Many investors, especially during earnings season, seem to focus on the income statement. How much revenue was there? How much net income was there? Yet that focus can be dangerous, because the balance sheet actually tells us a lot about how the company is doing, and what it's likely to be doing in the not-too-distant future. Today, I'll focus on two balance sheet line items, accounts receivable and inventories, and how they relate to sales.

In Thornton O'Glove's book Quality of Earnings, he calls the analysis of A/R and inventory growth relative to sales the "best method" to get ahead of Wall Street analysts:

One of these simple ploys -- the best method I have ever discovered to predict future downwards earnings revisions by Wall Street security analysts -- is a careful analysis of accounts receivables and inventories. Learn how to interpret these ... a larger than average accounts receivable situation, and/or a bloated inventory. When I see these, bells go off in my head.

If A/R goes up significantly faster than sales, then the company could be stuffing the channel, pulling sales in from the future. It can only do so for so long before customers get fed up and stop buying for a while. Then the company ends up missing revenue and earnings, and the stock price gets whacked.

Similarly, if inventory is rising significantly faster than sales, that could mean demand is slowing down, and a big inventory writedown might be coming. Alternately, sales will be hurt when the company uses large markdowns just to clear out inventory.

Note that I'm not talking about normal business-cycle stuff. Many retailers build up inventory prior to the holiday season in order to meet expected demand. That's normal. Instead, I'm looking for a big disconnect between the growth of sales and the growth of A/R or inventory. That's a potential sign of a risky investment, and it makes me dig a bit deeper to see what's going on.

Let's apply this to Pfizer (NYSE: PFE), the big pharmaceutical company. Here's what the company has reported for the last four-quarter period, and for the last two year-over-year periods. I've also included a couple of others for comparison's sake.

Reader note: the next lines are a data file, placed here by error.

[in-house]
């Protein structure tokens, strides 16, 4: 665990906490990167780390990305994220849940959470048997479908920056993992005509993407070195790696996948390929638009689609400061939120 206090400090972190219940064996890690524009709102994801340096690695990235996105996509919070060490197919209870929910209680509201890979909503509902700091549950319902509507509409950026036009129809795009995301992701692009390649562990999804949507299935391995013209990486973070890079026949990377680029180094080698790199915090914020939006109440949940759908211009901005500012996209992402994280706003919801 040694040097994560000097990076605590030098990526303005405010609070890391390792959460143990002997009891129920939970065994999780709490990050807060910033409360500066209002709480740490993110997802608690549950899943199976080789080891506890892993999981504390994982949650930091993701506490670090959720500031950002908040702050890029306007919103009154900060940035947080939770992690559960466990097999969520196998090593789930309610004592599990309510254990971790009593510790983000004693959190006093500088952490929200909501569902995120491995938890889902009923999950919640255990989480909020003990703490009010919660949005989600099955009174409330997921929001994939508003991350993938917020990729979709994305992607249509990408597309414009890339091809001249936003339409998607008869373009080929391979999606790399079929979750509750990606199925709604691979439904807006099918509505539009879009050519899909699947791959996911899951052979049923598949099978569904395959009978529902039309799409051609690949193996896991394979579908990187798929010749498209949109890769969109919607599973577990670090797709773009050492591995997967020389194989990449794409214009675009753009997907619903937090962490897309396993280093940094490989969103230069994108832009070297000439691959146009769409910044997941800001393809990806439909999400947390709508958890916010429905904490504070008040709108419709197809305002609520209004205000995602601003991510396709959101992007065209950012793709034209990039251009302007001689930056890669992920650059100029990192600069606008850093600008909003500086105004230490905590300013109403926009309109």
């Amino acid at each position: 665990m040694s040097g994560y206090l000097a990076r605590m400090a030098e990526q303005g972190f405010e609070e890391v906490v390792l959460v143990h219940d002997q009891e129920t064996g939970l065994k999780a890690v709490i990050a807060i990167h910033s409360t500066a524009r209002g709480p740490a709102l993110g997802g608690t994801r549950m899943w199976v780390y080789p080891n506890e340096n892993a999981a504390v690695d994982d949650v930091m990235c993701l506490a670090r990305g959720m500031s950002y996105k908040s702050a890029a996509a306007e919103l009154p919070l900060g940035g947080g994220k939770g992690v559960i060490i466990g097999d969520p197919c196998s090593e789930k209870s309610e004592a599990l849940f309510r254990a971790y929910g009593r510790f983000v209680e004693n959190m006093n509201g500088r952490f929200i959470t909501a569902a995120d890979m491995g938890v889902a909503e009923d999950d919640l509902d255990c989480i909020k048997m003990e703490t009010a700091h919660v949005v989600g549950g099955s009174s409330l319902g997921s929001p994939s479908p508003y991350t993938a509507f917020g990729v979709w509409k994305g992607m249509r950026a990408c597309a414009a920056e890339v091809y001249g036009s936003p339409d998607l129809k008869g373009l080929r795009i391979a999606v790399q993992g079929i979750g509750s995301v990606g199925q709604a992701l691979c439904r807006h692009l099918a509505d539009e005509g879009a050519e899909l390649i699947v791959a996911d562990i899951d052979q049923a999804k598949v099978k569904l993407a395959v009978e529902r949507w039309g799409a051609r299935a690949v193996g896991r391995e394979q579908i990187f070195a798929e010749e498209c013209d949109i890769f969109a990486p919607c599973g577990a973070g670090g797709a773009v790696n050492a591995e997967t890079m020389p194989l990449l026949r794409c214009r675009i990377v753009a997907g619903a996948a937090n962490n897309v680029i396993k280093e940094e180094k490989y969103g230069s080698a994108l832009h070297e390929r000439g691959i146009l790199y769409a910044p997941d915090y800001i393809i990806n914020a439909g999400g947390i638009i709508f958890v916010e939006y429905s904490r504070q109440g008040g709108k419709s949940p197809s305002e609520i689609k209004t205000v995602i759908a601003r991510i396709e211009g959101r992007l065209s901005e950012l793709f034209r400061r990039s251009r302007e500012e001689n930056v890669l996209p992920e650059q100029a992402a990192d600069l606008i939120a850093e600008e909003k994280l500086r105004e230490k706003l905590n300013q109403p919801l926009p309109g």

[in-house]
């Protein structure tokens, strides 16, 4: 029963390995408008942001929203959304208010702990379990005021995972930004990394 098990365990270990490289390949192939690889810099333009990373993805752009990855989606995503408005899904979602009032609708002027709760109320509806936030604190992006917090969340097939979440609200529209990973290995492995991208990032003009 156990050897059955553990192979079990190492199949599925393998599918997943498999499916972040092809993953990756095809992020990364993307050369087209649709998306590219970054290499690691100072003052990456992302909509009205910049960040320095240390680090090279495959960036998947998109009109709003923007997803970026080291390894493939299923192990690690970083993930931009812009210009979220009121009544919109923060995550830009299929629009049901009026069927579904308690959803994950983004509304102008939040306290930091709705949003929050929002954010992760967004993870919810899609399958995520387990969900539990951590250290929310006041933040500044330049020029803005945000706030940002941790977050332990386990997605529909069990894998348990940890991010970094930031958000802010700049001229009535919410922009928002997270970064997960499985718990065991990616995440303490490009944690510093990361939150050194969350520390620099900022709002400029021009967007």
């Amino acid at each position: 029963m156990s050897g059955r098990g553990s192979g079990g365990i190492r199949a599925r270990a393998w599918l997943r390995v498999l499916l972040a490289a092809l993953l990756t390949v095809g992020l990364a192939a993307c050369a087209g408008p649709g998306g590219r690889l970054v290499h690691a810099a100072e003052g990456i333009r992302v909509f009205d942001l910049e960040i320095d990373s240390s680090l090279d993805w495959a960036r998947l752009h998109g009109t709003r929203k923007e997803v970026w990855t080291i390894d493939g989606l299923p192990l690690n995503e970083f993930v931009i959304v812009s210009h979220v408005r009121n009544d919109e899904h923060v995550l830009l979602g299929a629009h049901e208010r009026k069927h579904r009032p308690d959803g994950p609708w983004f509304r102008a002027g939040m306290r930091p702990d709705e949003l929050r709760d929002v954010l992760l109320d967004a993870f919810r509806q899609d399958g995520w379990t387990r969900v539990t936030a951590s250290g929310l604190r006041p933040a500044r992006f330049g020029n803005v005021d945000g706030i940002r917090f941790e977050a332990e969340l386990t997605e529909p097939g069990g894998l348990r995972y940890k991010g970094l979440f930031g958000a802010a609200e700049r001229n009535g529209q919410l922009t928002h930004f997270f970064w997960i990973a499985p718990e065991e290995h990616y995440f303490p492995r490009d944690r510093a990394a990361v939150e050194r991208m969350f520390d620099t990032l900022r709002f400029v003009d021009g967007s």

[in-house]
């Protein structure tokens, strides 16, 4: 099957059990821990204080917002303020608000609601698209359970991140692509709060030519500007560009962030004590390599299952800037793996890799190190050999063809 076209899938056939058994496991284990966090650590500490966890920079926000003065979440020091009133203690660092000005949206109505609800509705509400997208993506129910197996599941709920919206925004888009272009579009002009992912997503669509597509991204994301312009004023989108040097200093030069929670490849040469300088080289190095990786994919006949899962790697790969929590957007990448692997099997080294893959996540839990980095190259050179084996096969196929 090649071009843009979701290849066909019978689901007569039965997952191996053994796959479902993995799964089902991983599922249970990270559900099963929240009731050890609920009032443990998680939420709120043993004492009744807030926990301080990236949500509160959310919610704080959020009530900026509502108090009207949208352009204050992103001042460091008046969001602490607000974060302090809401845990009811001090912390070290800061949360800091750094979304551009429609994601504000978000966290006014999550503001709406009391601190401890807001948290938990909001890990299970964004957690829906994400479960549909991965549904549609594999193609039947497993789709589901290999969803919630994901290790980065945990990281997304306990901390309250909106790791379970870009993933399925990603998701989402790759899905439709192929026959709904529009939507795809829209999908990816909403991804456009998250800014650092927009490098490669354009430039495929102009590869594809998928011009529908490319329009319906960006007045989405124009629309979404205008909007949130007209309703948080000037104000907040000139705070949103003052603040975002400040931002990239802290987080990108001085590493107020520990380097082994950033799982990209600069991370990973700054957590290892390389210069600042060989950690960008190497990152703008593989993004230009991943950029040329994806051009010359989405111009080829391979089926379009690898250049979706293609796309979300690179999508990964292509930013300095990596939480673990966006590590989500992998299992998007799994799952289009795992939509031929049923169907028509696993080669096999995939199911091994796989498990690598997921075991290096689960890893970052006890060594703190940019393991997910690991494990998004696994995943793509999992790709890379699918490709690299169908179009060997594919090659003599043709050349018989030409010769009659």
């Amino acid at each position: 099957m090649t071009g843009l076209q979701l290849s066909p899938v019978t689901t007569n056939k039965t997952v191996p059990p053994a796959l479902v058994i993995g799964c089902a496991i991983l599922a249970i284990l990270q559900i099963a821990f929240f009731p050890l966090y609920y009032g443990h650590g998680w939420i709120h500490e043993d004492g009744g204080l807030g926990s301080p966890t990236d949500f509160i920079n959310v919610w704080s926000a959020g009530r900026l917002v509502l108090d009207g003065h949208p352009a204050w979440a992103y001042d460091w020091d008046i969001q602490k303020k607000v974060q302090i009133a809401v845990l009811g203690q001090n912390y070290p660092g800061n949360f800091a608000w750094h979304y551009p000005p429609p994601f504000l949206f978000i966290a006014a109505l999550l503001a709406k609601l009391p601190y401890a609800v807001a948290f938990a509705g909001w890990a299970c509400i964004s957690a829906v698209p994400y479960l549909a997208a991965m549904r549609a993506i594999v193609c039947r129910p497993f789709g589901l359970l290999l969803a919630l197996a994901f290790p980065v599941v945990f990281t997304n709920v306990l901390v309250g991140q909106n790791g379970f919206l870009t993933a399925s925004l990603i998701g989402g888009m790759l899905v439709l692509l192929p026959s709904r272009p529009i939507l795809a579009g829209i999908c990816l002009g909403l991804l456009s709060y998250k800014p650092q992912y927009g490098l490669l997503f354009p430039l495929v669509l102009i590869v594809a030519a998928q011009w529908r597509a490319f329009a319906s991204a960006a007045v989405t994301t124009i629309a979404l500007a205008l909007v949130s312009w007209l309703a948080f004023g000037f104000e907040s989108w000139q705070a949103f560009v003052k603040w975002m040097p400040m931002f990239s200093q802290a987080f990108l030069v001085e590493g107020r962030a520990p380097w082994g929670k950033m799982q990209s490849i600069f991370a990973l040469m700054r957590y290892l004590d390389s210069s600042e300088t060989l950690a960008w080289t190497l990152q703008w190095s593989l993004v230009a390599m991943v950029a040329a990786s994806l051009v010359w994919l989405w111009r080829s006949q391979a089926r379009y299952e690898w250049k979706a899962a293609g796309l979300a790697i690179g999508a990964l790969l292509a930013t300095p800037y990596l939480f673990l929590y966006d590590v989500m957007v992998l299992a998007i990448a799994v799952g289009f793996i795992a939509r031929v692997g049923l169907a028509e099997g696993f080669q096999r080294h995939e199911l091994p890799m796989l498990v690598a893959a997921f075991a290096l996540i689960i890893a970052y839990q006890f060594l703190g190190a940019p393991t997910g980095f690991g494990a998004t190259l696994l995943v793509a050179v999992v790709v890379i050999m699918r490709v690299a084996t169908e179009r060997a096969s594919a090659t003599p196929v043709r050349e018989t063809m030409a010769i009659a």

Metric

Pfizer

Merck (NYSE: MRK)

sanofi-aventis (NYSE: SNY)

Revenue growth, TTM

34.8%

67.3%

5.4%

A/R growth, TTM

34.1%

106.9%

19%

Inventory growth, TTM

90.5%

189.7%

19.8%

       

Revenue growth, year ago

(5.5%)

(3.8%)

3.9%

A/R growth, year ago

2%

(16.8%)

13.6%

Inventory growth, year ago

(6.4%)

(1.6%)

13.7%

       

Revenue growth, 2 years ago

0.8%

3.7%

(2.2%)

A/R growth, 2 years ago

7.9%

1.1%

(2.1%)

Inventory growth, 2 years ago

(7%)

24.5%

(4.4%)

Source: Capital IQ, a division of Standard & Poor's; TTM = trailing 12 months.

Normally, I'd be all over Pfizer -- and Merck, too -- for letting inventory grow by such a huge amount relative to sales. But in the case of these two companies, at least, this is an artifact of their big acquisitions which closed at the end of last year: Wyeth for Pfizer and Schering-Plough for Merck. That probably also explains the big jump in A/R that Merck saw over the past year. Sanofi also has gone through a couple of good-sized mergers over the past couple of years, namely Chattem and Zentiva, that likely accounted for the two years of growth in A/R and inventory relative to sales. Acquisitive industries, such as big pharma, can make analysis such as this somewhat difficult for investors, but years in which such mergers didn't happen will help give clues as to what "normal" should be. In that light, the three of them don't look too bad.

Pay attention to the balance sheet, plug a few numbers into a simple spreadsheet, and, according to O'Glove, you can get ahead of Wall Street. This easy analysis, along with a bit of thought, gives you the potential to save yourself the heartache of seeing your investment get sharply cut when a company reports a "surprisingly" disappointing quarter.

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Fool analyst Jim Mueller doesn't have a position in any company mentioned. He works with the Fool's Stock Advisor newsletter service. The Motley Fool is investors writing for investors.